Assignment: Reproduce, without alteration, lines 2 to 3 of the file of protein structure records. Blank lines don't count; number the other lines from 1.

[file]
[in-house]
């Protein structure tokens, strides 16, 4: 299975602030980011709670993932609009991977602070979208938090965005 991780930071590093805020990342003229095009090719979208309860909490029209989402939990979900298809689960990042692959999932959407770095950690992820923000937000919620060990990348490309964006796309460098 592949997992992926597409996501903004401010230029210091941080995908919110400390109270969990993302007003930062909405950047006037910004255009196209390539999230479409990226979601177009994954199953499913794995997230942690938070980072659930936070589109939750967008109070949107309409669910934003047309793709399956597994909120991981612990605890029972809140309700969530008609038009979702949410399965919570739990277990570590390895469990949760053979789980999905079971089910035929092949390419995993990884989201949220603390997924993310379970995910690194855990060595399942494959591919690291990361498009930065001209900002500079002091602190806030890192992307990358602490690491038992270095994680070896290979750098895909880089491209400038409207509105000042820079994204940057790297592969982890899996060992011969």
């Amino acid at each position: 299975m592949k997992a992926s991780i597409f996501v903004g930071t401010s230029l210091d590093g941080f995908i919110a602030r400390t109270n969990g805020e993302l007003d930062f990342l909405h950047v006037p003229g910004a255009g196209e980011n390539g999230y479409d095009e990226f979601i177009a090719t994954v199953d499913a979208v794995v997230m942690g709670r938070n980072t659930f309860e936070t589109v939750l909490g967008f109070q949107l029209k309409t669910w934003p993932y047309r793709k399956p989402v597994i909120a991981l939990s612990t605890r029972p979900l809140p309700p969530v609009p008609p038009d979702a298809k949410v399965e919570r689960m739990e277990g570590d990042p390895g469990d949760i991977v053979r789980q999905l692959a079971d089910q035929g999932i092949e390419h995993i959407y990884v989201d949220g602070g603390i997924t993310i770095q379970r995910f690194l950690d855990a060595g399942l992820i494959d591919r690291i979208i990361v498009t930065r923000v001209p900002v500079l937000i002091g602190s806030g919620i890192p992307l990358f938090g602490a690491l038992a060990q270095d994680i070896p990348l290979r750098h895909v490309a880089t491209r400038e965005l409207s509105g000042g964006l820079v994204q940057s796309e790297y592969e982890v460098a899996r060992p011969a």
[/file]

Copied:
């Protein structure tokens, strides 16, 4: 299975602030980011709670993932609009991977602070979208938090965005 991780930071590093805020990342003229095009090719979208309860909490029209989402939990979900298809689960990042692959999932959407770095950690992820923000937000919620060990990348490309964006796309460098 592949997992992926597409996501903004401010230029210091941080995908919110400390109270969990993302007003930062909405950047006037910004255009196209390539999230479409990226979601177009994954199953499913794995997230942690938070980072659930936070589109939750967008109070949107309409669910934003047309793709399956597994909120991981612990605890029972809140309700969530008609038009979702949410399965919570739990277990570590390895469990949760053979789980999905079971089910035929092949390419995993990884989201949220603390997924993310379970995910690194855990060595399942494959591919690291990361498009930065001209900002500079002091602190806030890192992307990358602490690491038992270095994680070896290979750098895909880089491209400038409207509105000042820079994204940057790297592969982890899996060992011969």
């Amino acid at each position: 299975m592949k997992a992926s991780i597409f996501v903004g930071t401010s230029l210091d590093g941080f995908i919110a602030r400390t109270n969990g805020e993302l007003d930062f990342l909405h950047v006037p003229g910004a255009g196209e980011n390539g999230y479409d095009e990226f979601i177009a090719t994954v199953d499913a979208v794995v997230m942690g709670r938070n980072t659930f309860e936070t589109v939750l909490g967008f109070q949107l029209k309409t669910w934003p993932y047309r793709k399956p989402v597994i909120a991981l939990s612990t605890r029972p979900l809140p309700p969530v609009p008609p038009d979702a298809k949410v399965e919570r689960m739990e277990g570590d990042p390895g469990d949760i991977v053979r789980q999905l692959a079971d089910q035929g999932i092949e390419h995993i959407y990884v989201d949220g602070g603390i997924t993310i770095q379970r995910f690194l950690d855990a060595g399942l992820i494959d591919r690291i979208i990361v498009t930065r923000v001209p900002v500079l937000i002091g602190s806030g919620i890192p992307l990358f938090g602490a690491l038992a060990q270095d994680i070896p990348l290979r750098h895909v490309a880089t491209r400038e965005l409207s509105g000042g964006l820079v994204q940057s796309e790297y592969e982890v460098a899996r060992p011969a």